Foreign Ministry has been asked to secure the men's immediate and
unconditional release.

FORMER ARMENIAN PRIME MINISTER PREDICTS "DRAMATIC TIMES."
Speaking at a new conference in Yerevan on 21 August, Hrant
Bagratyan said that Armenia's international reputation has suffered
in the wake of the 1996 disputed presidential elections, RFE/RL's
Yerevan bureau reported. Bagratyan predicted that this fall will be
"one of the most dramatic times" in Armenia's history, given
anticipated concessions by the Armenian leadership over Nagorno-
Karabakh. He criticized his successor, Armen Sargssian, who, he
claimed, had undermined the achievements of Bagratyan's
government during its three-year term. But Bagratyan praised
current Premier Robert Kocharyan and said he hoped Kocharyan
would continue strict economic reforms. Bagratyan is currently an
adviser to the IMF. He founded the liberal opposition party
Azatutyun in April 1997.

KARABAKH PRESIDENTIAL ELECTION UPDATE. Arkadii Ghukasyan,
foreign minister of the unrecognized Nagorno-Karabakh Republic,
said on 21 August that the region should aim for outright
independence, an RFE/RL correspondent in Stepanakert reported.
Ghukasyan, the favorite among three registered candidates for the 1
September Karabakh presidential elections, was addressing
supporters in Stepanakert. He said that if elected, he will seek
international guarantees for Karabakh's security, in which, he said,
Armenia should play a key role. Ghukasyan also said that one of his
priorities would be to strengthen the Karabakh armed forces, already
acknowledged to be among the most professional in the CIS. Meeting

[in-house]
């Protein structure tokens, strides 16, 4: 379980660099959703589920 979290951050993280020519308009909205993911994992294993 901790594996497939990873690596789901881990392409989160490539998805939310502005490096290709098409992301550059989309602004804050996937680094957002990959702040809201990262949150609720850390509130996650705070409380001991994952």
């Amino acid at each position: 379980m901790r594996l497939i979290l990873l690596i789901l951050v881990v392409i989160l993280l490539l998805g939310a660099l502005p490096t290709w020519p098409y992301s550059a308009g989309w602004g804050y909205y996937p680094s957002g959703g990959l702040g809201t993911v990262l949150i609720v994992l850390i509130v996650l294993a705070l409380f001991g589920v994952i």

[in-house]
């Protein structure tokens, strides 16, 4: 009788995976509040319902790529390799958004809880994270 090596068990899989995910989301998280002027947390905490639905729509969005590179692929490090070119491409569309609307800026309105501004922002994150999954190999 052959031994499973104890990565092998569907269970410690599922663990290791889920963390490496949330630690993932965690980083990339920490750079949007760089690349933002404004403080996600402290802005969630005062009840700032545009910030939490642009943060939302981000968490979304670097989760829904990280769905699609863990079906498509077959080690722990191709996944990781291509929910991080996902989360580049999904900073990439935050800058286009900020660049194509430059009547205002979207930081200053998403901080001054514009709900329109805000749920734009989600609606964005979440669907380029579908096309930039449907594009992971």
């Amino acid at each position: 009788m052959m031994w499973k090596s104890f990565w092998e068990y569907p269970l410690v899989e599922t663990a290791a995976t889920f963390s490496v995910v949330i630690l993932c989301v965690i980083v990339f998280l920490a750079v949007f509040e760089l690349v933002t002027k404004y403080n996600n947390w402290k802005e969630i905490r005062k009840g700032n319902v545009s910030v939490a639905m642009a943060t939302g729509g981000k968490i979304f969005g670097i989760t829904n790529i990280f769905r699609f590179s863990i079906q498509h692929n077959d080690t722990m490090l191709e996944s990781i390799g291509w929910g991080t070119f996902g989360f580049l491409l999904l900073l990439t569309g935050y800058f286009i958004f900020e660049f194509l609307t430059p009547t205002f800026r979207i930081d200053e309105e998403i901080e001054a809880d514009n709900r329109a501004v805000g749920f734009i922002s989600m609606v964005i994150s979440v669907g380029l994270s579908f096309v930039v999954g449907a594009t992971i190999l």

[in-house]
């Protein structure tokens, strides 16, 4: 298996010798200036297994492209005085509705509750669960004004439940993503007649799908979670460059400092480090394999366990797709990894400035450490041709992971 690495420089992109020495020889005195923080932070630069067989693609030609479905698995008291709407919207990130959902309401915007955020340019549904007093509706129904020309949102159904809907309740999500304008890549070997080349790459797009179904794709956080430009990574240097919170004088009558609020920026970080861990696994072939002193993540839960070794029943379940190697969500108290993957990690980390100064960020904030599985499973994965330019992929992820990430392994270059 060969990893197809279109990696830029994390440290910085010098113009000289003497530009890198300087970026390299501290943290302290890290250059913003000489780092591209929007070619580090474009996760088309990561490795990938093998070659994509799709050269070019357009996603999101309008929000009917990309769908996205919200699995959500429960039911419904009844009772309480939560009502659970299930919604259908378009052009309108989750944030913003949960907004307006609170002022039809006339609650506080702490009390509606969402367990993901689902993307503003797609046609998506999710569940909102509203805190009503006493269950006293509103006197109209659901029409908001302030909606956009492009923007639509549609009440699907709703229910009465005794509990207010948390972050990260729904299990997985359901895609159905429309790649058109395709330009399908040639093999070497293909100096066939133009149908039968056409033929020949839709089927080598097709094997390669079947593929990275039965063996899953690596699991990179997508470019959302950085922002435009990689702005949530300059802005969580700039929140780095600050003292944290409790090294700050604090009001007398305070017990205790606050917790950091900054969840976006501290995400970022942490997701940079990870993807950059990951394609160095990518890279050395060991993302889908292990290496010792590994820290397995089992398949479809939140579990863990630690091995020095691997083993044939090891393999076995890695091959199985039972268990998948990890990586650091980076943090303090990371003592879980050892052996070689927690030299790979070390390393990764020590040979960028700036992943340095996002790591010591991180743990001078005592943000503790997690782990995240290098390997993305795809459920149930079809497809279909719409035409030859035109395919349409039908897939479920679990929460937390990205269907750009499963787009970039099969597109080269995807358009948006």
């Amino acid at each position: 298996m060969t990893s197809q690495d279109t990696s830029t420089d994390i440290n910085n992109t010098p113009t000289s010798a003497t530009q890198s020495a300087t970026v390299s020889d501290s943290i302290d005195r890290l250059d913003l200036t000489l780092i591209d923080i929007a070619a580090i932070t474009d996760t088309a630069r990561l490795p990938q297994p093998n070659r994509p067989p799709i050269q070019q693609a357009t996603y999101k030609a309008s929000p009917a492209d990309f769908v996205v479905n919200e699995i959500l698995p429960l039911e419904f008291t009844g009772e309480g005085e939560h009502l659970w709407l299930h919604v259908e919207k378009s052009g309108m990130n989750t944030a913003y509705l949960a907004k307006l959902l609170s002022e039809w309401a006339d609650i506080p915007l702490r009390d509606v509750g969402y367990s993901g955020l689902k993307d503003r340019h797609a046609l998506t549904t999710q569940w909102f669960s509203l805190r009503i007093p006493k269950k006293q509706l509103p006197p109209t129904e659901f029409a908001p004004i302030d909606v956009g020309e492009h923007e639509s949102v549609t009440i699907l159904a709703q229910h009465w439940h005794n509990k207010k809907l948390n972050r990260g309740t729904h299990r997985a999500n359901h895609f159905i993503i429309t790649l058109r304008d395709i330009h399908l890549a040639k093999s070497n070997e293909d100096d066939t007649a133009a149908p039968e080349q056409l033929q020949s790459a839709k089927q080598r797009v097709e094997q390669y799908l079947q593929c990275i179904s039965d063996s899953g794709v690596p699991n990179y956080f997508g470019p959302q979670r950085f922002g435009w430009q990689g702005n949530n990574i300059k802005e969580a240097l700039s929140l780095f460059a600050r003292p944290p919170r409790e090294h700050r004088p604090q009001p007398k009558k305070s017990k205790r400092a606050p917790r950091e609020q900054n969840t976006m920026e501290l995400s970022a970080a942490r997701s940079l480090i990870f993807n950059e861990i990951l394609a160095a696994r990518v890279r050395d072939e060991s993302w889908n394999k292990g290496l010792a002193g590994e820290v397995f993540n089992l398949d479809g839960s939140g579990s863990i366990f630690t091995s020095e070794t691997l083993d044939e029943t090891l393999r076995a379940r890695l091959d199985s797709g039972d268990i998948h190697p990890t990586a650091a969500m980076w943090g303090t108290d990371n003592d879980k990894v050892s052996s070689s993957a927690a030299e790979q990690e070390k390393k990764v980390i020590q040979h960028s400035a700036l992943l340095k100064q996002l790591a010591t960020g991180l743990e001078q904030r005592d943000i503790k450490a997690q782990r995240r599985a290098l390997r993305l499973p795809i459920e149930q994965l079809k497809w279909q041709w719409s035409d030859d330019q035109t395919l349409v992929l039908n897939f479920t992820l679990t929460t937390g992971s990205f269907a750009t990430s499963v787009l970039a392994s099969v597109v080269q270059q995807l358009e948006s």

on 21 August with Germany's representative to the Organization for
Security and Cooperation in Europe's Minsk Group, Frank Lambach,
acting Karabakh President Leonard Petrossyan said that Karabakh
will never again become part of Azerbaijan, Interfax reported.

ARMENIAN HUMAN RIGHTS GROUP DEMANDS REOPENING OF
LIBRARY. Armenian human rights groups on 20 August appealed to
the international community to urge the Armenian government to
reopen a human rights library in the city of Vanadzor, RFE/RL's
Yerevan bureau reported. The Armenian Helsinki Association and the
Armenian Center for Constitutional Rights said that on 29 July, a
group of uniformed men belonging to the defense ministry's
volunteer militia [yergrapah] burst into the library's office, forcibly
ousting its personnel and removing its equipment. The library's
director, Gevorg Manukyan, said that despite numerous protests, the
local authorities have taken no action to "restore law and justice."
The Vanadzor human rights library was established in September
1996 with the help of a leading Armenian-U.S. organization to foster
public awareness of human rights issues.

END NOTE

A Decree That Changed the World

by Paul Goble

        On 24 August 1991, Boris Yeltsin, then president of the Russian
Soviet Federative Socialist Republic, issued a decree recognizing the
independence of Estonia, thus ending 50 years of Soviet occupation of
that Baltic country. If the consequences of that decree were
momentous for Estonia, they were, if anything, even greater for the
Soviet Union, for Russia, and for the international community as a
whole. In many respects, Yeltsin's decree was the death certificate
for the Soviet Union, even though that state continued to appear in
the world arena for another four months.
        By recognizing the independence of Estonia, Yeltsin set the
stage for his subsequent recognition of the independence of Latvia
and Lithuania, the two other Baltic republics occupied by Stalin in
1940 as a result of the Molotov-Ribbentrop Pact. But because Yeltsin
was unwilling to acknowledge that the status of the Baltic countries
was fundamentally different from that of the 12 union republics, the